◘ infections
◘ trauma
◘ pregnancy
◘ surgery
◘ extreme emotional stress
◘ strenuous physical activity
◘ thyrotoxicosis
◘ medications ( anti-adrenal medications )
◘ hot weather
◘ dehydration
◘ alcohol intoxication
◘ severe migraines
◘ seizures Adrenal crisis is the most important acute complication of adrenal insufficiency of any cause Review the list of medications – abrupt cessation of steroids in long term users In children -weight loss , failure to thrive , hypoglycemic crisis with seizures


shock altered consciousness fever – unexplained circulatory collapse often non responsive to measures as inotropic support hypoglycaemia hyponatraemia hyperkalaemia abdominal tenderness or guarding seizures a previous h/o abrupt stoppage of steroid use / withdrawal


Tests are carried to establish the following facts
 confirm inappropriately low cortisol production if the problem is primary or central uncover the underlying pathological process


Hyponatremia Hyperkalemia Elevated ACTH for the level of 9 AM cortisol Increased plasma renin activity Reduced thyroid hormone levels and elevated TSH Anti-adrenal antibodies


Short Synacthen test – – basal cortisol is measures and 350 mcg of ACTH is injected. Healthy response shows an increase in serum cortisol to peak conc of > 500 nmol /L.


Exogenous hormone administration does not evoke any increase in serum cortisol as the adrenal cortex is already maximally stimulated by endogenous ACTS


The level at which random cortisol excludes a possibility of AD ranges from 400 to 500 nmol / L . It should also be noted that in pregnancy , or with OCP , HRT use the interpretation of cortisol is difficult due to elevation of background CBG and delayed hepatic clearance


Self help group on Addison’s

National organization of rare disorders

NHS inform

A good overview for clinicians and patients who want to read more from Pituitary org

Patient alert for emergency treatment Addisons disease ( US )–medical-information.html



  1. Muhammed HNampoothiri RVGaspar BL, et al
    Infectious causes of Addison’s disease: 1 organ—2 organisms!
  2. Adrenal insufficiencyEvangelia Charmandari, Nicolas C Nicolaides, George P Chrousos Seminar
  3. Addison disease Diagnosis and initial management Susan O’Connell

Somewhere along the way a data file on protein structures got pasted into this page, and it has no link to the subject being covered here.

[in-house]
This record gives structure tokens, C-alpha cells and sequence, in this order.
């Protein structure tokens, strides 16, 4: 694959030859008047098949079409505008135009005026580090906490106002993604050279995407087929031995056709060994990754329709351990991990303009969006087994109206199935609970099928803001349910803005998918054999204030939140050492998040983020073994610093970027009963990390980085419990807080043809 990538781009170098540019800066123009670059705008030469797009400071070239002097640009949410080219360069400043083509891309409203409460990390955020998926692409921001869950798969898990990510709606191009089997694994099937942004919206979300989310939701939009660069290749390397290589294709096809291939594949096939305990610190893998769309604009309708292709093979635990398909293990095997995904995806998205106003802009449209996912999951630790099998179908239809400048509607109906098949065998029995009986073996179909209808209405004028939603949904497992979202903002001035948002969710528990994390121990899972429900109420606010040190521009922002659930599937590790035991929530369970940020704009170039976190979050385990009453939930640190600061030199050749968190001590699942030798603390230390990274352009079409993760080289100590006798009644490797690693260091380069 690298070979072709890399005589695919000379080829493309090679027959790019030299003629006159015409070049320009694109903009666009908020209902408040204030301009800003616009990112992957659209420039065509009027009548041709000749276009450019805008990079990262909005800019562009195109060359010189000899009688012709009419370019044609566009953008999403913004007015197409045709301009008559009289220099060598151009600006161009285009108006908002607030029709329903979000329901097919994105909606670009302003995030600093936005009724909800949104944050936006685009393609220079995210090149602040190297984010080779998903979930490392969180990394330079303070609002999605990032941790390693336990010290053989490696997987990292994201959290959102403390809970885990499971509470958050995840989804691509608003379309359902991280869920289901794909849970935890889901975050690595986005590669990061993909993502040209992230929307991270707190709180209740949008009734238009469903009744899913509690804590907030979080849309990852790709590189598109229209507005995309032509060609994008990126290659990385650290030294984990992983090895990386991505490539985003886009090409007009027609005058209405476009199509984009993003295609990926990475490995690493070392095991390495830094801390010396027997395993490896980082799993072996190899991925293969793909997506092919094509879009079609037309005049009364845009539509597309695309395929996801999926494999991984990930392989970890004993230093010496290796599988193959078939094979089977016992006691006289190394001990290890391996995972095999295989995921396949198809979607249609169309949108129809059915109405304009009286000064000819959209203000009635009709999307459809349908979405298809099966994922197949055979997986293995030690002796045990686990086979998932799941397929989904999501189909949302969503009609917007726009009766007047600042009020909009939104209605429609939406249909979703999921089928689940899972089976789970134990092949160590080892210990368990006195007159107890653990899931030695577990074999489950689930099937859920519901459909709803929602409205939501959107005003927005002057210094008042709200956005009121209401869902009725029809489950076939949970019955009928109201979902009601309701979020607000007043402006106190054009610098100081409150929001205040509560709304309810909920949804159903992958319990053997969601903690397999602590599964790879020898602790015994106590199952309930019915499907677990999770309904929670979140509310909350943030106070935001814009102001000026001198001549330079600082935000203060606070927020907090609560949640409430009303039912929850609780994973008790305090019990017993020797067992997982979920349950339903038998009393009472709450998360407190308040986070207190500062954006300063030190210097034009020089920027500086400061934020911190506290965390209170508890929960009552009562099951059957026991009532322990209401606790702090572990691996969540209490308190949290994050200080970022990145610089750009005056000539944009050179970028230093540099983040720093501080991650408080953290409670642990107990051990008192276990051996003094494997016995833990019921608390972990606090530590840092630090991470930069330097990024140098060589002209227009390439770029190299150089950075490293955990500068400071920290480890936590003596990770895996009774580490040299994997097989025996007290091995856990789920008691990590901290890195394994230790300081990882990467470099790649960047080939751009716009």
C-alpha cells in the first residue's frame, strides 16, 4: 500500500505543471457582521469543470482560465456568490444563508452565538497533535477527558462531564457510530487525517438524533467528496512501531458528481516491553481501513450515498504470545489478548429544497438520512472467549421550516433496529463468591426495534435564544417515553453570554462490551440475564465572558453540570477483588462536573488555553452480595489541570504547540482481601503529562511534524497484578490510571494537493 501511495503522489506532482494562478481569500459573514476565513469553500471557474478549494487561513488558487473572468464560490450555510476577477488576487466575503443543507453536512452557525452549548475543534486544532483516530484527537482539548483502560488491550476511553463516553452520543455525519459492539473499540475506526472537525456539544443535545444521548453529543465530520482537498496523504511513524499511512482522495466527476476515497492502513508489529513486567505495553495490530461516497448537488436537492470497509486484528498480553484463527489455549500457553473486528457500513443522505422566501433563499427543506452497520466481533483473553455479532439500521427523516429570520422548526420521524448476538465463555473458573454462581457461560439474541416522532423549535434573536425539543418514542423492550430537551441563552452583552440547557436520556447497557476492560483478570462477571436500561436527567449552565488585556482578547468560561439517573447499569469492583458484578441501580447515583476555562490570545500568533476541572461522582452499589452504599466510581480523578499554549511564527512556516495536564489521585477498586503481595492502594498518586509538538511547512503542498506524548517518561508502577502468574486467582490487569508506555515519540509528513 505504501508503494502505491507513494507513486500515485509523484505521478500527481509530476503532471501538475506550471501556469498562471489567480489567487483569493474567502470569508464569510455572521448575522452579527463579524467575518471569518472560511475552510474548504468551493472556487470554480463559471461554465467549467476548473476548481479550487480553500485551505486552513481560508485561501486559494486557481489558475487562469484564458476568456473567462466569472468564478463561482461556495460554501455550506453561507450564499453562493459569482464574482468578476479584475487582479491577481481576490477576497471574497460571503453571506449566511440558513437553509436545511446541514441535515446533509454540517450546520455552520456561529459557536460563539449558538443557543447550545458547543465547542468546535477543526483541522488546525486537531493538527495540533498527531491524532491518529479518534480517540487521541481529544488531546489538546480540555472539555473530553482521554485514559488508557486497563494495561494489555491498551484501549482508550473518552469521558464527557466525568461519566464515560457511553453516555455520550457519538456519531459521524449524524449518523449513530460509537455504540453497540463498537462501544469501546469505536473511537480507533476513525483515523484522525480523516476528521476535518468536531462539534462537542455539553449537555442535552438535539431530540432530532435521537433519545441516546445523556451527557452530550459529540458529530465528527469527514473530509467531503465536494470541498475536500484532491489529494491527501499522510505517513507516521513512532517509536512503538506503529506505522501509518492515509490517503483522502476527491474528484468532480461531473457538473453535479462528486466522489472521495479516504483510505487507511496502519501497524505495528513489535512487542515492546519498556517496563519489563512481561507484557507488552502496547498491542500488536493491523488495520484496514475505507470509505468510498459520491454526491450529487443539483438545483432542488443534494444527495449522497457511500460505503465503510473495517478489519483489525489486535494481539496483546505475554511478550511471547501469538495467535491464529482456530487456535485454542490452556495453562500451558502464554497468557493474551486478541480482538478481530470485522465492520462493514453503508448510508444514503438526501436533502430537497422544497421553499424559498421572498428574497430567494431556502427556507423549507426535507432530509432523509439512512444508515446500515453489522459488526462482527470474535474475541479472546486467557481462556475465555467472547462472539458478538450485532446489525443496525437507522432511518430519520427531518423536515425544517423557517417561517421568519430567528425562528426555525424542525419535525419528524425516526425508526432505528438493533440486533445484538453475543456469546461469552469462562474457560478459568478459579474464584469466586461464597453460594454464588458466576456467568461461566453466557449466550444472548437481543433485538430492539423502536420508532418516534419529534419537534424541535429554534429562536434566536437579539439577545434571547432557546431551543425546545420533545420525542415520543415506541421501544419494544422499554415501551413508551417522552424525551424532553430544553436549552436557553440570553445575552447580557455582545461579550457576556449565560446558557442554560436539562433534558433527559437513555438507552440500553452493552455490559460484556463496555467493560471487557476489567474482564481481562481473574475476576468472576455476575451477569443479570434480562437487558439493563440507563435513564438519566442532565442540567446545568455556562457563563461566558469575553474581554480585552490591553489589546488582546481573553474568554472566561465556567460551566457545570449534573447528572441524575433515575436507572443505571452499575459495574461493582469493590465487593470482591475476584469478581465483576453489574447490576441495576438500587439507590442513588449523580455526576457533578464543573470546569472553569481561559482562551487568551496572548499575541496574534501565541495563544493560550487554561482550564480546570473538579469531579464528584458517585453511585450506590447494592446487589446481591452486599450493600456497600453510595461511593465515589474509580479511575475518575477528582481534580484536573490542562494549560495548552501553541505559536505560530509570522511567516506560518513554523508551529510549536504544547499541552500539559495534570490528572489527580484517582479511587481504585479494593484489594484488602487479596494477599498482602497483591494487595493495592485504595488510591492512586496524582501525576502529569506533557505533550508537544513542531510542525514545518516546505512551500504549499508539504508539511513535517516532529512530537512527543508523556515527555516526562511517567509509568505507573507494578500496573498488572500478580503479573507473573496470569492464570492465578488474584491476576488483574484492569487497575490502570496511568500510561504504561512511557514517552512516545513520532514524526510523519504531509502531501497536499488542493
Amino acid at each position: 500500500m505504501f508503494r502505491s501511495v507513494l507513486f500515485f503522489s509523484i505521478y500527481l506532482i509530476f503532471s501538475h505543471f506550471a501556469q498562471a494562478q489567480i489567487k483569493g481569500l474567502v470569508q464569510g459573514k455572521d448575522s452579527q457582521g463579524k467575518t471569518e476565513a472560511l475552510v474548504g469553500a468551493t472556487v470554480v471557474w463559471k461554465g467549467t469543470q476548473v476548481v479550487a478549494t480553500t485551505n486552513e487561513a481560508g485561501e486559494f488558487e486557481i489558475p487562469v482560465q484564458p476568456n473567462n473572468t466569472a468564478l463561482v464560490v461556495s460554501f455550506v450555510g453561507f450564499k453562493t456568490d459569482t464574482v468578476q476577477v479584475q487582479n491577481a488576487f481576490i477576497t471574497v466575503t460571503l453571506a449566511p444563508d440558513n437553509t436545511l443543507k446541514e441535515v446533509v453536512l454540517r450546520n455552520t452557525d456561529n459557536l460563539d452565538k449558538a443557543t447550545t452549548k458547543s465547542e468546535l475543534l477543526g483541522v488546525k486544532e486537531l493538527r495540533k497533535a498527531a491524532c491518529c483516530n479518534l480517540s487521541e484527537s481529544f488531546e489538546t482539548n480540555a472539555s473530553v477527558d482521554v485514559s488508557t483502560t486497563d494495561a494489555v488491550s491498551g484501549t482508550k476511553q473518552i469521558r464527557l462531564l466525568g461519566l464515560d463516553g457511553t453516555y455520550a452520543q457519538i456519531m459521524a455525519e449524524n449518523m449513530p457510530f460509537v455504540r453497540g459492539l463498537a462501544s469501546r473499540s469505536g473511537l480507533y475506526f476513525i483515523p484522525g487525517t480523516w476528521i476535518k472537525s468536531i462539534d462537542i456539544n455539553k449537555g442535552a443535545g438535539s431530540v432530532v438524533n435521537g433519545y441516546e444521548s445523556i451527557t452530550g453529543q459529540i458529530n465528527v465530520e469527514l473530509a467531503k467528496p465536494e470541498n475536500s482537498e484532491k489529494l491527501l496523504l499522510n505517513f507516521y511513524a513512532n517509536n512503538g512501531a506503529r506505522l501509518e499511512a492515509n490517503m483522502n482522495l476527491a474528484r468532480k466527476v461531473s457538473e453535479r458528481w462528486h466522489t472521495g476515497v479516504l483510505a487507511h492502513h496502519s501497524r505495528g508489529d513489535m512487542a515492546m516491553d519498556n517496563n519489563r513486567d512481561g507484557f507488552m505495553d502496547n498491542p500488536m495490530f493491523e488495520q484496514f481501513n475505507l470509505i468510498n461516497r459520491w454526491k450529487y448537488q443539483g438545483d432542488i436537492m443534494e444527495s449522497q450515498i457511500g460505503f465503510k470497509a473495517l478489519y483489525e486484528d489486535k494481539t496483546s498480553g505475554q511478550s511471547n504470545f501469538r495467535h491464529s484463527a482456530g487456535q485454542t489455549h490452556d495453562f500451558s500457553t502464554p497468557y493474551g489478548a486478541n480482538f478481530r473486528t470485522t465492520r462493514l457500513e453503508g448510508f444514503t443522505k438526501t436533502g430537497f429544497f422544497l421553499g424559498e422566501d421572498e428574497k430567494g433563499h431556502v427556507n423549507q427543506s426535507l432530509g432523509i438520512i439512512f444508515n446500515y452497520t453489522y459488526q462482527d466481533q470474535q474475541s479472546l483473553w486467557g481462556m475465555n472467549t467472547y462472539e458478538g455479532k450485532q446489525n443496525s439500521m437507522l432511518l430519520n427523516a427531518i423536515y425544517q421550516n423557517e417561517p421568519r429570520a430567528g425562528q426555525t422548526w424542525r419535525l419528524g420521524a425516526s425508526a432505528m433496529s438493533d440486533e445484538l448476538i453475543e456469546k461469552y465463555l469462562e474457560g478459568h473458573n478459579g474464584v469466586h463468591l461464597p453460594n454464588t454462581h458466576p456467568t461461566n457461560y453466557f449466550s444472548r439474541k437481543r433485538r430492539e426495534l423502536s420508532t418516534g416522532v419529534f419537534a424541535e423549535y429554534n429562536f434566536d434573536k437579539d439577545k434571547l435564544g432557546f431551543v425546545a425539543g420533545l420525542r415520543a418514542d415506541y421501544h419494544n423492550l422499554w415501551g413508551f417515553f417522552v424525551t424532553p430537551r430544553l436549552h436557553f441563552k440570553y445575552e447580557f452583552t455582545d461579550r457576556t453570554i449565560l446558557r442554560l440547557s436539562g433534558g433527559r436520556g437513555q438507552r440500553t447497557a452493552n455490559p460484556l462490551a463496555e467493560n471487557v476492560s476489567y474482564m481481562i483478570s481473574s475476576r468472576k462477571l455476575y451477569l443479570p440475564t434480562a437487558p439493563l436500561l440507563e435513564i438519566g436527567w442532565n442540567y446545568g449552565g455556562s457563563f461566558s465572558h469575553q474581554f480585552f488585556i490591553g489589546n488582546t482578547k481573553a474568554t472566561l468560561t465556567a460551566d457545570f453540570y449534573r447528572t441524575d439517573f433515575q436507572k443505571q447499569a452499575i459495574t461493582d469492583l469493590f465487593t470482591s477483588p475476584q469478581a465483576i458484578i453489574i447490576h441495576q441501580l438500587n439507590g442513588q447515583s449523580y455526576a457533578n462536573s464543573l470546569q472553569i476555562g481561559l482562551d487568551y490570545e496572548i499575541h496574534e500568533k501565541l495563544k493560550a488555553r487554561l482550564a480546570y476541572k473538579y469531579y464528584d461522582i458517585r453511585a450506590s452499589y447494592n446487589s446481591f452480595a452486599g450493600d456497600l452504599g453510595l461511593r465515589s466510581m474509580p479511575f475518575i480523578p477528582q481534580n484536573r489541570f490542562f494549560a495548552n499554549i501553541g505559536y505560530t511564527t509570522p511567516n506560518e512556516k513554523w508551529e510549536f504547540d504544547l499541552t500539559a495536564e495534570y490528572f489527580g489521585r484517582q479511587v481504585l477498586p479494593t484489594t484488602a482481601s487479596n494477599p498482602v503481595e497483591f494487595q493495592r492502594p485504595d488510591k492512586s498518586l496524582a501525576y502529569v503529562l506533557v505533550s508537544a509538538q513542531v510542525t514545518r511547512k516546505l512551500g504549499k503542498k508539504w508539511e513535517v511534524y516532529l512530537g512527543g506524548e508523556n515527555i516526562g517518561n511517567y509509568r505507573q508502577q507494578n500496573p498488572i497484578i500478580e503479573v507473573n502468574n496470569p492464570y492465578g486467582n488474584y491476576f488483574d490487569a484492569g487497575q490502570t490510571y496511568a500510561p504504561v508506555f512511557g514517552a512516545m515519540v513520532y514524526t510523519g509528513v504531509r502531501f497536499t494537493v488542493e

Aris Siafarikas
  4. Munir S, Waseem M. Addison Disease. [Updated 2020 Jul 5]. In: StatPearls [Internet]. Treasure Island (FL): StatPearls Publishing; 2020 Jan-. Available from:
  5. Adrenal Crisis: Still a Deadly Event in the 21st Century Troy H.K. Puar, MBBS, MRCP (UK),a,bNike M.M.L. Stikkelbroeck, MD, PhD,aLisanne C.C.J. Smans, MD, PhD,cPierre M.J. Zelissen, MD, PhD,cAd. R.M.M. Hermus, MD, PhD The American Journal of Medicine, Vol 129, No 3, March 2016
  6. Burton, Claire et al. “Addison’s disease: identification and management in primary care.” The British journal of general practice : the journal of the Royal College of General Practitioners vol. 65,638 (2015): 488-90. doi:10.3399/bjgp15X686713
  7. CKS NHS Addison’s disease
  8. Addison’s Disease: A Rare Case Report Sanil Parekh1 , Prashant Melmane2 , Archana Bhate3, Amir Khan1 , Ashish Sarode1 International Journal of Scientific Study | May 2016 | Vol 4 | Issue 2 DOI: 10.17354/ijss/2016/299
  9. Dineen, Rosemary et al. “Adrenal crisis: prevention and management in adult patients.” Therapeutic advances in endocrinology and metabolism vol. 10 2042018819848218. 13 Jun. 2019, doi:10.1177/2042018819848218
  10. Dineen, Rosemary et al. “Adrenal crisis: prevention and management in adult patients.” Therapeutic advances in endocrinology and metabolism vol. 10 2042018819848218. 13 Jun. 2019, doi:10.1177/2042018819848218
  11. Elshimy G, Alghoula F, Jeong JM. Adrenal Crisis. [Updated 2020 Jun 24]. In: StatPearls [Internet]. Treasure Island (FL): StatPearls Publishing; 2020 Jan-. Available from:
  12. Addison’s disease BMJ 2009;339:b2385
  13. Diagnosing Addison’s: A guide for GPs Disease self help group founded by Deana Kenward